Repairing Broken Automotive Plastic Trim

Repairing Broken Automotive Plastic Trim


If you regularly watch our tutorials, you’ll recognize this liftgate spoiler from our video on welds test plastic identification. This part does not have an identification symbol. By means of a weld test, we were able to determine
that it was made of polycarbonate. We can now repair its broken tabs using R07
polycarbonate welding rod. The mounting surface of this tab is completely broken out, so we will have to recreate a great deal of its plastic. Begin by v-grooving the plastic around the
perimeter of the tab. Using aluminum tape, reinforce the area that
is to be welded. Weld around the broken area using one-eighth
inch round polycarbonate welding rod. Then fill in the area using wide ribbon. Smooth using an airless welder while simultaneously
reapplying nitrogen gas. Allow to cool and then remove the aluminum
tape before continuing. Sand the tab down using a 50 grit Roloc disc. Because the thickness of the tab that we just
recreated is much thicker than a side piece, we will need to thin it using a rotary tool
and a tapered burr. Still using a rotary tool and the tapered burr, grind out the slot tab to roughly match its fittings. Smooth the surface of the tab using a three-inch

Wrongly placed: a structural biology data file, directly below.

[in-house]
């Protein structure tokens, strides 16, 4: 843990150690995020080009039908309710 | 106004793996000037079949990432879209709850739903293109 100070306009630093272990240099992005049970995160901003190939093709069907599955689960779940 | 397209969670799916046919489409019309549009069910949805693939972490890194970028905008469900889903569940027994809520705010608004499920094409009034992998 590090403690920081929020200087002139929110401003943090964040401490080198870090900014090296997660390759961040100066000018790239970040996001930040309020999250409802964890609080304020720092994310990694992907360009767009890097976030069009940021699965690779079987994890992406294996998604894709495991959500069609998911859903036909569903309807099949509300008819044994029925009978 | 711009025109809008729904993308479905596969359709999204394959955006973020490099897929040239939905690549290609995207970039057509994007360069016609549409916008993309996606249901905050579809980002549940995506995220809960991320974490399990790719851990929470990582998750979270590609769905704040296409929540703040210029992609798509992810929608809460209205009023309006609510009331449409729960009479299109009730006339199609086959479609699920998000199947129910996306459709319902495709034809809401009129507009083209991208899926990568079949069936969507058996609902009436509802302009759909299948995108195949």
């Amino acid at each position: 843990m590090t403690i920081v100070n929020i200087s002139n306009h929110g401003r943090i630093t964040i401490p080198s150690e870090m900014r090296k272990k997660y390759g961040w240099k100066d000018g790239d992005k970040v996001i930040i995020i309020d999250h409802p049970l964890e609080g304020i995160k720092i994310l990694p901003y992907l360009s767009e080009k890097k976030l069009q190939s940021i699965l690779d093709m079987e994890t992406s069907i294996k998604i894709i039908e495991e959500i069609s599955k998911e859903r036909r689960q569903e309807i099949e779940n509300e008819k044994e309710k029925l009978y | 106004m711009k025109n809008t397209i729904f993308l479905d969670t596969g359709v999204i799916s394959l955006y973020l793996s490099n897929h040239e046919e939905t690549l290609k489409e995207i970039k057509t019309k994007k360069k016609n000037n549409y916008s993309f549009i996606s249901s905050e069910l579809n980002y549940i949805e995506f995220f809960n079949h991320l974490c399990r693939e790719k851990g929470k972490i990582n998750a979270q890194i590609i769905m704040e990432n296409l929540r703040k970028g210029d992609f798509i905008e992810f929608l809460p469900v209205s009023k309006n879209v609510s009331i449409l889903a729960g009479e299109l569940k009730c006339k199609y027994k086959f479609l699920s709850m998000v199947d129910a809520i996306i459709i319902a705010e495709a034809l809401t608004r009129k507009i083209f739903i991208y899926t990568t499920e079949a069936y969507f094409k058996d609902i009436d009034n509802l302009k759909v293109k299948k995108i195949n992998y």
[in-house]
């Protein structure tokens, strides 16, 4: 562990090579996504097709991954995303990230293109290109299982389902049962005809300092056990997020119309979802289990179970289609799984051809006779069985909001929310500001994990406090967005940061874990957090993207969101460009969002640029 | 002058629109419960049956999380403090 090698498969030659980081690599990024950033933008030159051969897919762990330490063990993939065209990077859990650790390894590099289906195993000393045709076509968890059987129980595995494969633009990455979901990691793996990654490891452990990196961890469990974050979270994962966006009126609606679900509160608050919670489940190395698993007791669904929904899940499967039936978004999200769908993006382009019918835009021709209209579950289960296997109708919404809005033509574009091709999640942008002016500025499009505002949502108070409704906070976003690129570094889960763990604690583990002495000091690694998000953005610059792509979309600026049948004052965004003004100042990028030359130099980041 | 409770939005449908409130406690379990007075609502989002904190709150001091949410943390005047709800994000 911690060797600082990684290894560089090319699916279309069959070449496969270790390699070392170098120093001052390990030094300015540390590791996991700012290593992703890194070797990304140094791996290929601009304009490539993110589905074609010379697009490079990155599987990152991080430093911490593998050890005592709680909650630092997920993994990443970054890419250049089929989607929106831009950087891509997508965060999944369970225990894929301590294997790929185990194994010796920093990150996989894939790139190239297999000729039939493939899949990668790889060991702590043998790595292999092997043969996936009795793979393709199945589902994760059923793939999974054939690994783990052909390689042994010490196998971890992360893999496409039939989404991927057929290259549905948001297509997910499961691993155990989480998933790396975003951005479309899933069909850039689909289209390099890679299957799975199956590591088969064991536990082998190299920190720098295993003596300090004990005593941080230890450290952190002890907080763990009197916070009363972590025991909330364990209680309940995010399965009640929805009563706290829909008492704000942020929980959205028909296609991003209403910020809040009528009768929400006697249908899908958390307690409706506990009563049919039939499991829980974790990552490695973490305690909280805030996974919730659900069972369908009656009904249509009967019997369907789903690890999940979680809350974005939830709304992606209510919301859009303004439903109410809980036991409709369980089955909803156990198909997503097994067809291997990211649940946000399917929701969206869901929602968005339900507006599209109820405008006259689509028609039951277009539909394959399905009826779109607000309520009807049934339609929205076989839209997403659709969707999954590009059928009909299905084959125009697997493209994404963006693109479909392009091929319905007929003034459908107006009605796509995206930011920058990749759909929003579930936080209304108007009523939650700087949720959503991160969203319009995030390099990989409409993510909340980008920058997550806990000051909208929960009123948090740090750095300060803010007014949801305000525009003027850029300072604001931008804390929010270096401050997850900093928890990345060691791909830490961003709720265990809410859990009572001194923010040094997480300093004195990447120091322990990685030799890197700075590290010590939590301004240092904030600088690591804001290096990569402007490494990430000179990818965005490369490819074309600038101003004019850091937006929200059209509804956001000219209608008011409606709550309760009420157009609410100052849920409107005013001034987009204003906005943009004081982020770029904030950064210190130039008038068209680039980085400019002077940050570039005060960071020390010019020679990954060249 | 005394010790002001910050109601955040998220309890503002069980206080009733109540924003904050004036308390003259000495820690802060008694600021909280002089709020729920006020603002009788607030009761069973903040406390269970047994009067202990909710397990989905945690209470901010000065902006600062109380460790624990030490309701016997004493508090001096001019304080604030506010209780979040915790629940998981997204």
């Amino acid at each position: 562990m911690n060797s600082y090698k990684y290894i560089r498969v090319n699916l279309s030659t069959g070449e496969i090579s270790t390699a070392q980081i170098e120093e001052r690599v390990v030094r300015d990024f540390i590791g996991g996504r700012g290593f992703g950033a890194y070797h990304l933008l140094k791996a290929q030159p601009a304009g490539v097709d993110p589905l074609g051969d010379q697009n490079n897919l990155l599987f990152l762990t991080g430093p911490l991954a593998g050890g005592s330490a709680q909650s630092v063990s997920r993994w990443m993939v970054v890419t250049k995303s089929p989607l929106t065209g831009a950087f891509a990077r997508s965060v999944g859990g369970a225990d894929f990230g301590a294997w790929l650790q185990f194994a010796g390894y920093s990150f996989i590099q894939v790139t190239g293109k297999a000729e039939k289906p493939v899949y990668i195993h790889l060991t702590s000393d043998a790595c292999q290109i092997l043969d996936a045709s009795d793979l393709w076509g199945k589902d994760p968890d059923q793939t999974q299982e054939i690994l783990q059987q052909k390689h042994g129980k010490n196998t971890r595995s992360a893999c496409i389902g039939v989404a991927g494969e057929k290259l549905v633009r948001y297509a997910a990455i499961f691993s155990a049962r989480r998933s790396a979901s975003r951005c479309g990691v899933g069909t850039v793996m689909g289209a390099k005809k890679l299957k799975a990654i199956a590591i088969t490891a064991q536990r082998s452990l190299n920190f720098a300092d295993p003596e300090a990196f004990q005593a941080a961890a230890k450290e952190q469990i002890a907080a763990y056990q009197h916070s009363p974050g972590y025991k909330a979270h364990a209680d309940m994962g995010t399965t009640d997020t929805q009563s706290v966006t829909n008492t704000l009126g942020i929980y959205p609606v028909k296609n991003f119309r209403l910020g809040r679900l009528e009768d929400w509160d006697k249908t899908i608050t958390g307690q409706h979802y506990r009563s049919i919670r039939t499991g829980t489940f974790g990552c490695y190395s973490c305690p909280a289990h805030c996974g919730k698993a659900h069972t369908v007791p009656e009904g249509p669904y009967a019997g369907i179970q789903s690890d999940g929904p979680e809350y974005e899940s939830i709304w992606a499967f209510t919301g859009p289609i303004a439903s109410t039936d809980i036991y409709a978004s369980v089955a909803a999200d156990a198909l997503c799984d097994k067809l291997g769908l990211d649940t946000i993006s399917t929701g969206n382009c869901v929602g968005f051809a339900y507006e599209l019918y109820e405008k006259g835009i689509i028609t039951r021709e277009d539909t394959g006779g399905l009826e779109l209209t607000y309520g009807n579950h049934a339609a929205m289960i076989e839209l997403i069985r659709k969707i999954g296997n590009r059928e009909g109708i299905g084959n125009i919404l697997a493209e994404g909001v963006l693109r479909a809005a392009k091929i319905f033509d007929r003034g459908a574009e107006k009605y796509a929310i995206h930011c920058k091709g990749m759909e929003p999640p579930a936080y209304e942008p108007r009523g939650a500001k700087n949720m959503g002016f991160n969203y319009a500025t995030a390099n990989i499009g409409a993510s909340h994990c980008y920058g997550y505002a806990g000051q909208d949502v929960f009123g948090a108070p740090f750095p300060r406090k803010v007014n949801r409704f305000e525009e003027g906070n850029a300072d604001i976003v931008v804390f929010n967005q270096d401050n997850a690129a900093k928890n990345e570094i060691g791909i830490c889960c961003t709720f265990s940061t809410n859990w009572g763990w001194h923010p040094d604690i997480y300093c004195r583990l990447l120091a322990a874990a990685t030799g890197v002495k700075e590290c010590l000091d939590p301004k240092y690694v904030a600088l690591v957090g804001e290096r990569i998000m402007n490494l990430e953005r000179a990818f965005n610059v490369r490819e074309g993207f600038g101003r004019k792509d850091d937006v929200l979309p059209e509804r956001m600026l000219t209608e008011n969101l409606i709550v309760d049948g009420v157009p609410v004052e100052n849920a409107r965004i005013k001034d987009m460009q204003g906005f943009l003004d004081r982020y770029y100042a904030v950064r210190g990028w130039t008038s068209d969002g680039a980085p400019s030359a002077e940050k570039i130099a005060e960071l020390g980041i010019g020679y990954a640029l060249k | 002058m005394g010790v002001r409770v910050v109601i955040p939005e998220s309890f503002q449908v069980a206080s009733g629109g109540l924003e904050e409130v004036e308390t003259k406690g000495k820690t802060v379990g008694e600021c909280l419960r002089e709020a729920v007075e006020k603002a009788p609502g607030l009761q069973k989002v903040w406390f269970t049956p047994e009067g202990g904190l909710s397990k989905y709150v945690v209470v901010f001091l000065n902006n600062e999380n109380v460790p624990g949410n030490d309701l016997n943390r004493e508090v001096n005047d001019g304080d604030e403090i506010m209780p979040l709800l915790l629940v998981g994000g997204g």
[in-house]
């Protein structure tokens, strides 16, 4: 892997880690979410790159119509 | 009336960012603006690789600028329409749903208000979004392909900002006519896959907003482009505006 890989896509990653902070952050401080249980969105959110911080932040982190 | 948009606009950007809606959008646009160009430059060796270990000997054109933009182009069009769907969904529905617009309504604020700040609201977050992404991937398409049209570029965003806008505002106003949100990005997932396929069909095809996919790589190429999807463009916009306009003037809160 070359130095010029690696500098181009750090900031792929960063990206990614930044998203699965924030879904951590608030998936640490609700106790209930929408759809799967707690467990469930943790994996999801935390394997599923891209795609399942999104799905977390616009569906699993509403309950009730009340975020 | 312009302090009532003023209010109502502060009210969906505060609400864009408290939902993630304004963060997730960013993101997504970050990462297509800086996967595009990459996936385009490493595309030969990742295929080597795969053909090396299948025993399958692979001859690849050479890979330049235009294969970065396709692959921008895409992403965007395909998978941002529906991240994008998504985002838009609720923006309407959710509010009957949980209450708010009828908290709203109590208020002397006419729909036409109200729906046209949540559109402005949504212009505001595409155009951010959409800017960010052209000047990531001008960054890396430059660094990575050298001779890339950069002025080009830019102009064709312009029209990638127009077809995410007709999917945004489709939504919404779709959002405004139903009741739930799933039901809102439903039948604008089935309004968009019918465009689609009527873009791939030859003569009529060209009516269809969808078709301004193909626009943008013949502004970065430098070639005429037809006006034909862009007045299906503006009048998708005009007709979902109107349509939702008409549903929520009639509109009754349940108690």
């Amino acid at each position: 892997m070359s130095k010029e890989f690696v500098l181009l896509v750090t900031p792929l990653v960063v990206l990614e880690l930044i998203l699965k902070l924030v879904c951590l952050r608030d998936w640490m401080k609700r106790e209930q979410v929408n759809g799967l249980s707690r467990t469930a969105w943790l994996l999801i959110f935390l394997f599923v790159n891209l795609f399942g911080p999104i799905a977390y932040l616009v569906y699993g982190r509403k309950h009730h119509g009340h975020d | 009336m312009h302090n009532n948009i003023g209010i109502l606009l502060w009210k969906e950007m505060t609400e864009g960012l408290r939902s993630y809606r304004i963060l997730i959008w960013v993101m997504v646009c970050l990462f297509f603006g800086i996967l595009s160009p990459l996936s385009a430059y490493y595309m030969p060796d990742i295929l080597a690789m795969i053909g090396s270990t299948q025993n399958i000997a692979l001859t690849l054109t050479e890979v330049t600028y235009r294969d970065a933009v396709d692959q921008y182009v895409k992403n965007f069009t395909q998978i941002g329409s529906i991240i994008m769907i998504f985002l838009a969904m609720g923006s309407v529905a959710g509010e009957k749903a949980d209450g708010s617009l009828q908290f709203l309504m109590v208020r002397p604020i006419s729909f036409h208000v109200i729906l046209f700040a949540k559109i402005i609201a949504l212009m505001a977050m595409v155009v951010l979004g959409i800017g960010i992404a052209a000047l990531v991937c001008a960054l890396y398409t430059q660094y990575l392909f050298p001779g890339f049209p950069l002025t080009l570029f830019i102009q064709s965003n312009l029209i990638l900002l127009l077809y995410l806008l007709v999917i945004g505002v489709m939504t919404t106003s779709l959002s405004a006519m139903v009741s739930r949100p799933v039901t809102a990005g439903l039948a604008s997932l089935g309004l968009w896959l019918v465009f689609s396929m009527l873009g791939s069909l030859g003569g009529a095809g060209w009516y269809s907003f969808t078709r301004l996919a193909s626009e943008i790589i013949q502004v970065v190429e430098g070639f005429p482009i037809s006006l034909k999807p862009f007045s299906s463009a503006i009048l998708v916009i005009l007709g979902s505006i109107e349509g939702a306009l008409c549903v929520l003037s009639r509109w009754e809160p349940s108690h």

DA sander. Remove any excess plastic imperfections using
a razor knife. Now we’re ready to move on to the next tab. This tab is still mostly intact, so it shouldn’t
be quite as tricky. Use Polyvance’s 6203 Hot Spot cordless plastic
stapler to tack the tab back in place. Use a tapered burr in a rotary tool to grind
a v-groove along the crack. Apply aluminum tape, and weld the pass of one-eighth inch round welding rod around the tab and over the crack. Smooth the weld using the airless welder. Allow to cool and then sand using a Roloc disc. Use a rotary tool and a tapered burr as needed
to recess the slot to match the tab. If the tabs you’re working on have removable
clips as these do, you can now test to see if it fits the recess you have cut. You may need to adjust the width of the slot. If so, take care not to remove too much of the plastic. If you wish, you may now apply a light coat
of paint and then this repair is complete. Instead of spending a fortune on an obscure
plastic part, you can save your shop time and money by performing this repair yourself using tools and supplies from Polyvance. Look to Polyvance for all of your plastic
repair product and training needs. We offer I-CAR Industry Training Alliance
courses, as well as other hands-on classes in addition to the video resources you can
find on our website and on our YouTube channel.

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